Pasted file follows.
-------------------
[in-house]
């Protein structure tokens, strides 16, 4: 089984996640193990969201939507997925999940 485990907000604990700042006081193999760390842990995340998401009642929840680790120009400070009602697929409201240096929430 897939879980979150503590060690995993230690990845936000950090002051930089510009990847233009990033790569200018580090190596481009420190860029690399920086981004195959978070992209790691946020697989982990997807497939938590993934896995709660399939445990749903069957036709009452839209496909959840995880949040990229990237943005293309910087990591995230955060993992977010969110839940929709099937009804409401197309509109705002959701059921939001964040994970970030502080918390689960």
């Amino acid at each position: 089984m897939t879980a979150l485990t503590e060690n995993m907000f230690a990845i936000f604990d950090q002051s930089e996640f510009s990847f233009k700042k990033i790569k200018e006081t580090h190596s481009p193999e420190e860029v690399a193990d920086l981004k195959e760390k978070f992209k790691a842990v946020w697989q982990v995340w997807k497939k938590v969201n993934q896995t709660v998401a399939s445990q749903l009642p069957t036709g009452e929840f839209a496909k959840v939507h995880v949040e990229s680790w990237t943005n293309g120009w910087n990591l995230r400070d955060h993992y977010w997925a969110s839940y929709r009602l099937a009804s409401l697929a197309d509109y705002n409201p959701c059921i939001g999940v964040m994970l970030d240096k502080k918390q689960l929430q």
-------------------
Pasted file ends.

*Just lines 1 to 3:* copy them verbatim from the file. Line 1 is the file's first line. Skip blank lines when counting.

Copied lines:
[in-house]
């Protein structure tokens, strides 16, 4: 089984996640193990969201939507997925999940 485990907000604990700042006081193999760390842990995340998401009642929840680790120009400070009602697929409201240096929430 897939879980979150503590060690995993230690990845936000950090002051930089510009990847233009990033790569200018580090190596481009420190860029690399920086981004195959978070992209790691946020697989982990997807497939938590993934896995709660399939445990749903069957036709009452839209496909959840995880949040990229990237943005293309910087990591995230955060993992977010969110839940929709099937009804409401197309509109705002959701059921939001964040994970970030502080918390689960």
């Amino acid at each position: 089984m897939t879980a979150l485990t503590e060690n995993m907000f230690a990845i936000f604990d950090q002051s930089e996640f510009s990847f233009k700042k990033i790569k200018e006081t580090h190596s481009p193999e420190e860029v690399a193990d920086l981004k195959e760390k978070f992209k790691a842990v946020w697989q982990v995340w997807k497939k938590v969201n993934q896995t709660v998401a399939s445990q749903l009642p069957t036709g009452e929840f839209a496909k959840v939507h995880v949040e990229s680790w990237t943005n293309g120009w910087n990591l995230r400070d955060h993992y977010w997925a969110s839940y929709r009602l099937a009804s409401l697929a197309d509109y705002n409201p959701c059921i939001g999940v964040m994970l970030d240096k502080k918390q689960l929430q």